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Carotenoid-based plumage coloration and aggression during molt in male house finches

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Birds often use colorful traits to mediate resource competitions, and typically individuals with bright or large patches of color are more competitive than or dominant to those with drab or small color patches. Male House Finches (Carpodacus mexicanus) are an exception, however, as drab males tend to be more aggressive than bright males during the breeding season and in winter. One hypothesis for this 'negatively correlated handicap' is that drab male house finches, being comparatively sexually unattractive and in poor health and condition, have more to gain by elevating aggression and increasing access to food and pursuit of (especially extra-pair) mates. It would seem important then to test this hypothesis during the period of molt, when birds are actively acquiring the foods and carotenoid pigments that make them colorful and a time in which there is a clear link between plumage color and nutrition/health in this species. We conducted two captive dominance experiments with male House Finches from the southwestern United States (their native range) to examine the relationship between carotenoid-based plumage coloration and aggression during molt. In the first experiment, where birds exhibited their natural, currently growing plumage color, we found that drab males were significantly more aggressive than bright males. However, when plumage colors were manipulated with art markers in a second experiment, color display was no longer significantly predictive of agonistic outcomes. These results suggest that: (1) drab male dominance is not an artifact in eastern US populations and instead is a conserved property of native and non-native House Finches, (2) like in our previous studies in winter, plumage color is correlated with dominance but does not serve as a visual signal of social status in this species, and (3) drab males should have a competitive advantage over access to important carotenoid-rich foods during molt, but apparently do not become as colorful because they do not adequately locate carotenoid-rich foods or do not use them efficiently for energetic or health reasons, which are perhaps exacerbated by elevated testosterone levels.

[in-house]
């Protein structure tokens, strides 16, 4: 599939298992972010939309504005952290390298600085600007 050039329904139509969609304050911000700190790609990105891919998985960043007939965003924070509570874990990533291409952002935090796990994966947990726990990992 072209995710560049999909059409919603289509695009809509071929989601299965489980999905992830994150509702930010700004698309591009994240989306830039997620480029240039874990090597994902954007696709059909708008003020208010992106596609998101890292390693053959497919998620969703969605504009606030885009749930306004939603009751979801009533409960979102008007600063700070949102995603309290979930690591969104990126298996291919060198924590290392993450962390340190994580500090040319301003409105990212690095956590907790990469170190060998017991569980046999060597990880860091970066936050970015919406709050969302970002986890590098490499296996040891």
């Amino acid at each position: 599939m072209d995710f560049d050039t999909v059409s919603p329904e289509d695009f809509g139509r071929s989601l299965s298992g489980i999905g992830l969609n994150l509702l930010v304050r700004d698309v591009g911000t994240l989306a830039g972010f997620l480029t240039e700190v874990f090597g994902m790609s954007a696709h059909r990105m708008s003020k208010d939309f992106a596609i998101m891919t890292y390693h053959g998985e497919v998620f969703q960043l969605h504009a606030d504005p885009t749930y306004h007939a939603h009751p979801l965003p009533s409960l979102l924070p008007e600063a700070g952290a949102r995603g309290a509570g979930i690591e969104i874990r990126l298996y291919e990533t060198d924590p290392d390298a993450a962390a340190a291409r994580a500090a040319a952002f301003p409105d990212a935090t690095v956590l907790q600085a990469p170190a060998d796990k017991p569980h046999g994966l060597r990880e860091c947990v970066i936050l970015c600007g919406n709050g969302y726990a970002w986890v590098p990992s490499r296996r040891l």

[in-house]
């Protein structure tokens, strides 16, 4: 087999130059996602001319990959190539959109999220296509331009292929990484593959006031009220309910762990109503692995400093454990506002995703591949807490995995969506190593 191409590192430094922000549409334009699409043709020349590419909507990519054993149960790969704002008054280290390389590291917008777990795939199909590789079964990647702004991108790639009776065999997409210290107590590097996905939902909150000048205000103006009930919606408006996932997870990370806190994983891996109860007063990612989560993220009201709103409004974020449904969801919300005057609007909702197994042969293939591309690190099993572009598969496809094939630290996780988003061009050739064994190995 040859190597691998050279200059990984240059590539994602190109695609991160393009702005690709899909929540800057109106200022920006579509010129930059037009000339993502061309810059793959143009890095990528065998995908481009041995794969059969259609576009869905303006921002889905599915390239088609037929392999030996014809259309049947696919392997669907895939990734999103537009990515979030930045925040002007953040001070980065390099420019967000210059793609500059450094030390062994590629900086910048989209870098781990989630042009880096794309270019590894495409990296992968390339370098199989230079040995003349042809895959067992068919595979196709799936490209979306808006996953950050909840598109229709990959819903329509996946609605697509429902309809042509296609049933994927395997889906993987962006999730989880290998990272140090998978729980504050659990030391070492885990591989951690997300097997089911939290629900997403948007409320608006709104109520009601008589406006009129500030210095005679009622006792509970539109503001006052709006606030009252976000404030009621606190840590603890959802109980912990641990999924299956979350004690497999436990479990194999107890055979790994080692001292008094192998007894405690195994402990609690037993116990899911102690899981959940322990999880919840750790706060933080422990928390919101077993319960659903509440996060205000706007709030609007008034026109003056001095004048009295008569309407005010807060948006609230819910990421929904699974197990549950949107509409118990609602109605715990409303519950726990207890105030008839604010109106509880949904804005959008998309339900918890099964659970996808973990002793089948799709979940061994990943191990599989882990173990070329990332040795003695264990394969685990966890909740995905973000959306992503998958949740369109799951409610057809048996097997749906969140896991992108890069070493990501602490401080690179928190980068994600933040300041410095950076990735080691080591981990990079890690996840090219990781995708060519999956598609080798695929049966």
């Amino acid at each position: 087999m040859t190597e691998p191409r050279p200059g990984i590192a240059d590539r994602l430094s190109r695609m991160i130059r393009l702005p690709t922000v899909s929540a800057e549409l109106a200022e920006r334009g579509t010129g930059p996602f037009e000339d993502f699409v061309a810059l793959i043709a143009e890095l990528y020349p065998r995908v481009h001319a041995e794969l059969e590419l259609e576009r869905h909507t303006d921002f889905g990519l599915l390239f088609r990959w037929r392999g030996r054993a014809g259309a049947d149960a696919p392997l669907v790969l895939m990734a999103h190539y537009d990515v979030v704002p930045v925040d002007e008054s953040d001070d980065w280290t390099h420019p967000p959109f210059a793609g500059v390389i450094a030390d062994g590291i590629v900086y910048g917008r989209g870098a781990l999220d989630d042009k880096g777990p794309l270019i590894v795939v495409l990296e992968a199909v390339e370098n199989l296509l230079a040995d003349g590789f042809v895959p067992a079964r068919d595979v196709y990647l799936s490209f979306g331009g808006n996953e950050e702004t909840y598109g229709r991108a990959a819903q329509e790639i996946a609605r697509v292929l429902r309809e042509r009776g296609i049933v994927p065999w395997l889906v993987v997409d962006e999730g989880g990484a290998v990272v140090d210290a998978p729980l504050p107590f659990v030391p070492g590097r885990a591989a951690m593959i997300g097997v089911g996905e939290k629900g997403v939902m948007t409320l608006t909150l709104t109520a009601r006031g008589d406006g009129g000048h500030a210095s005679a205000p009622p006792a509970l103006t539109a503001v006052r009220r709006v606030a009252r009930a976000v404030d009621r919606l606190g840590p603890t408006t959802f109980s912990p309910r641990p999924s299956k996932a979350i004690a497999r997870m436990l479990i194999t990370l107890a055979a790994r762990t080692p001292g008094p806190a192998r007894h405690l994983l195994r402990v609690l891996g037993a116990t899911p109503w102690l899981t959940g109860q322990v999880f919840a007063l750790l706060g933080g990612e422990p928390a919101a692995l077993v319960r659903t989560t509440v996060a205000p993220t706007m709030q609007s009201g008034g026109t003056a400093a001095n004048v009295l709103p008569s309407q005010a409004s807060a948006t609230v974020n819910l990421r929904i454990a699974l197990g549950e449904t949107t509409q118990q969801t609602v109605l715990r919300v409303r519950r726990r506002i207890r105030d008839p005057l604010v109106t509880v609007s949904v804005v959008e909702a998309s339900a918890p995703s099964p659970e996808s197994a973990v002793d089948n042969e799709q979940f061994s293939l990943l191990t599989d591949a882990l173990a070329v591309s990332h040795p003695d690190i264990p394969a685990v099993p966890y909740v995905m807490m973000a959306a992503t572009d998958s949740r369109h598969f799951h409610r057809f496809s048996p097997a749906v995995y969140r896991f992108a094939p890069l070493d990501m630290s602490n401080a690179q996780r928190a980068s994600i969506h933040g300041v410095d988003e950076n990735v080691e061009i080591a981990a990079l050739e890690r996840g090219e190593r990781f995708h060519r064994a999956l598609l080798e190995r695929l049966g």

Affiliations: 1: School of Life Sciences, Arizona State University, Tempe, AZ 85287-4501

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